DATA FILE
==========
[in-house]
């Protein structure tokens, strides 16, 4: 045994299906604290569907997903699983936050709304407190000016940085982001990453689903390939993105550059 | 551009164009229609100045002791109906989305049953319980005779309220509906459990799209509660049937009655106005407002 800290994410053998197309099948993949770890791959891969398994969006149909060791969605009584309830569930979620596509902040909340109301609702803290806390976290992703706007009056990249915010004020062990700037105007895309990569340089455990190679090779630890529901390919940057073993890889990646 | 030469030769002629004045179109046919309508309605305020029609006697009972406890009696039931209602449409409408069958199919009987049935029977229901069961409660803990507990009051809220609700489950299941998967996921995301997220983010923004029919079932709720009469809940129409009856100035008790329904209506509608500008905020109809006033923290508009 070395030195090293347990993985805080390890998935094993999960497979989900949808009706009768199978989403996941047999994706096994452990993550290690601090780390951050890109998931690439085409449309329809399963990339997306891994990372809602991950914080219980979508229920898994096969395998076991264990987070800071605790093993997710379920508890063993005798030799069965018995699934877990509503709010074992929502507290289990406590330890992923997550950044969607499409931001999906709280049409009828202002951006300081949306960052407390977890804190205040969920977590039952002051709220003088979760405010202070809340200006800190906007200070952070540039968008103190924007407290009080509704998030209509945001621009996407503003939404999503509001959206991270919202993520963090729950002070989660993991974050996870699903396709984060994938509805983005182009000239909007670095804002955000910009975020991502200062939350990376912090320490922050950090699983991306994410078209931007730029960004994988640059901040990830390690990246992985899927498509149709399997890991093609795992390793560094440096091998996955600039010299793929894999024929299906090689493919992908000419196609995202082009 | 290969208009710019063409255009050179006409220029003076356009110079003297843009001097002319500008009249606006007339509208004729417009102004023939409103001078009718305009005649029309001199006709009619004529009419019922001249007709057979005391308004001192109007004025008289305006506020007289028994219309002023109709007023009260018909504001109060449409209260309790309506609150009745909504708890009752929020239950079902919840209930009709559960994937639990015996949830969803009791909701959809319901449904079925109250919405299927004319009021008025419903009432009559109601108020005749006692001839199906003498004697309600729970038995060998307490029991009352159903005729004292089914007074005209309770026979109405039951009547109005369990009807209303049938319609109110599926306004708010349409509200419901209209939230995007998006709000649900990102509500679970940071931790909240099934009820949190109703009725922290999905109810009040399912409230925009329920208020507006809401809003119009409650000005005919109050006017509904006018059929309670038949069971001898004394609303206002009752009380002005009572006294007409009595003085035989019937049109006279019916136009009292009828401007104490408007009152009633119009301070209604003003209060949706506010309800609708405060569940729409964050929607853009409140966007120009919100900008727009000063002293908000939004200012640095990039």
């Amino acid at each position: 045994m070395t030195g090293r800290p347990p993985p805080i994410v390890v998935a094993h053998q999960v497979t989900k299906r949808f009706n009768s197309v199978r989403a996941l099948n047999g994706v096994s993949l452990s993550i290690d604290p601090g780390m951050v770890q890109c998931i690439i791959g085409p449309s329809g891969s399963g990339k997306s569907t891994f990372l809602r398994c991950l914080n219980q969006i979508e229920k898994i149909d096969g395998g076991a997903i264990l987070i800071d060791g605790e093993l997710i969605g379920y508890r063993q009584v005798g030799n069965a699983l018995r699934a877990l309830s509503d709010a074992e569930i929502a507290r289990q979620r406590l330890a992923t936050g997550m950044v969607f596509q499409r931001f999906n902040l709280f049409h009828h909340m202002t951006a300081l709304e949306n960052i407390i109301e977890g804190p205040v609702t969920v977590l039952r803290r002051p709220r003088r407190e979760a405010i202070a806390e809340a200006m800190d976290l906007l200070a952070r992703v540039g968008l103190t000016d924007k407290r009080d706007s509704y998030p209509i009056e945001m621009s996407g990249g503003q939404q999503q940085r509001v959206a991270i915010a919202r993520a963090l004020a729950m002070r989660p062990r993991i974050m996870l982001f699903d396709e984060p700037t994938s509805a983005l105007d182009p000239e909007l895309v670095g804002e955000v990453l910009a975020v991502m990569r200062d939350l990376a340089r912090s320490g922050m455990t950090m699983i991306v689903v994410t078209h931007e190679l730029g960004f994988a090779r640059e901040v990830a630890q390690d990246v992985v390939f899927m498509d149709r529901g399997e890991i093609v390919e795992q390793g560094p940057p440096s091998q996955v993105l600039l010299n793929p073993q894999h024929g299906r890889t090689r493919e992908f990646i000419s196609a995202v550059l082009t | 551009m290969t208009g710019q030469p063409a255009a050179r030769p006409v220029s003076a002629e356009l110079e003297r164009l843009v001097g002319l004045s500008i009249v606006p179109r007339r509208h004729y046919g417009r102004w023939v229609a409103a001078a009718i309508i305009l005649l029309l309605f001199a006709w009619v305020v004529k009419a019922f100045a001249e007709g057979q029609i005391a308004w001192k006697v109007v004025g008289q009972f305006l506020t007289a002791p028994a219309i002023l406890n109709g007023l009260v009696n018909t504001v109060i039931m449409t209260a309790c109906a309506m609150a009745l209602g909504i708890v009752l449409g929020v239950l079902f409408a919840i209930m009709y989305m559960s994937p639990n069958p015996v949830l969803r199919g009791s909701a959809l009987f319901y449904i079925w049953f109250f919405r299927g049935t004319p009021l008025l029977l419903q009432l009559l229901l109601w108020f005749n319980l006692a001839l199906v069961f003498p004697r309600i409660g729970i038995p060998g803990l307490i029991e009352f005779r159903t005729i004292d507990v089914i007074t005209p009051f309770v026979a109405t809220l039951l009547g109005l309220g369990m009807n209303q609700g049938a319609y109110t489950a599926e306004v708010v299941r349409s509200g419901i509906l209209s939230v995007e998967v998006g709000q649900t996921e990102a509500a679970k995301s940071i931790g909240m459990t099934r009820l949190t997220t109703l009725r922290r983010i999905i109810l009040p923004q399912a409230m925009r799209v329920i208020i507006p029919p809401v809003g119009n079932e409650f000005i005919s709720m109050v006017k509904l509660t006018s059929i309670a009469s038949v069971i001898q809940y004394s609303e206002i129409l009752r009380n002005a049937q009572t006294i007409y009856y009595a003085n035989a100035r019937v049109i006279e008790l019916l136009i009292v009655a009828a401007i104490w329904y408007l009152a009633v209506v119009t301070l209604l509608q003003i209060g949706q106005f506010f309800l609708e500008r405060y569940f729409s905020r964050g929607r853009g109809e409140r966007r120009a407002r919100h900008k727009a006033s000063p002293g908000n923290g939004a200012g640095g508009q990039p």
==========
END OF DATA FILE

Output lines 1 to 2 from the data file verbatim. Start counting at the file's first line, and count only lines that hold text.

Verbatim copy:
[in-house]
């Protein structure tokens, strides 16, 4: 045994299906604290569907997903699983936050709304407190000016940085982001990453689903390939993105550059 | 551009164009229609100045002791109906989305049953319980005779309220509906459990799209509660049937009655106005407002 800290994410053998197309099948993949770890791959891969398994969006149909060791969605009584309830569930979620596509902040909340109301609702803290806390976290992703706007009056990249915010004020062990700037105007895309990569340089455990190679090779630890529901390919940057073993890889990646 | 030469030769002629004045179109046919309508309605305020029609006697009972406890009696039931209602449409409408069958199919009987049935029977229901069961409660803990507990009051809220609700489950299941998967996921995301997220983010923004029919079932709720009469809940129409009856100035008790329904209506509608500008905020109809006033923290508009 070395030195090293347990993985805080390890998935094993999960497979989900949808009706009768199978989403996941047999994706096994452990993550290690601090780390951050890109998931690439085409449309329809399963990339997306891994990372809602991950914080219980979508229920898994096969395998076991264990987070800071605790093993997710379920508890063993005798030799069965018995699934877990509503709010074992929502507290289990406590330890992923997550950044969607499409931001999906709280049409009828202002951006300081949306960052407390977890804190205040969920977590039952002051709220003088979760405010202070809340200006800190906007200070952070540039968008103190924007407290009080509704998030209509945001621009996407503003939404999503509001959206991270919202993520963090729950002070989660993991974050996870699903396709984060994938509805983005182009000239909007670095804002955000910009975020991502200062939350990376912090320490922050950090699983991306994410078209931007730029960004994988640059901040990830390690990246992985899927498509149709399997890991093609795992390793560094440096091998996955600039010299793929894999024929299906090689493919992908000419196609995202082009 | 290969208009710019063409255009050179006409220029003076356009110079003297843009001097002319500008009249606006007339509208004729417009102004023939409103001078009718305009005649029309001199006709009619004529009419019922001249007709057979005391308004001192109007004025008289305006506020007289028994219309002023109709007023009260018909504001109060449409209260309790309506609150009745909504708890009752929020239950079902919840209930009709559960994937639990015996949830969803009791909701959809319901449904079925109250919405299927004319009021008025419903009432009559109601108020005749006692001839199906003498004697309600729970038995060998307490029991009352159903005729004292089914007074005209309770026979109405039951009547109005369990009807209303049938319609109110599926306004708010349409509200419901209209939230995007998006709000649900990102509500679970940071931790909240099934009820949190109703009725922290999905109810009040399912409230925009329920208020507006809401809003119009409650000005005919109050006017509904006018059929309670038949069971001898004394609303206002009752009380002005009572006294007409009595003085035989019937049109006279019916136009009292009828401007104490408007009152009633119009301070209604003003209060949706506010309800609708405060569940729409964050929607853009409140966007120009919100900008727009000063002293908000939004200012640095990039």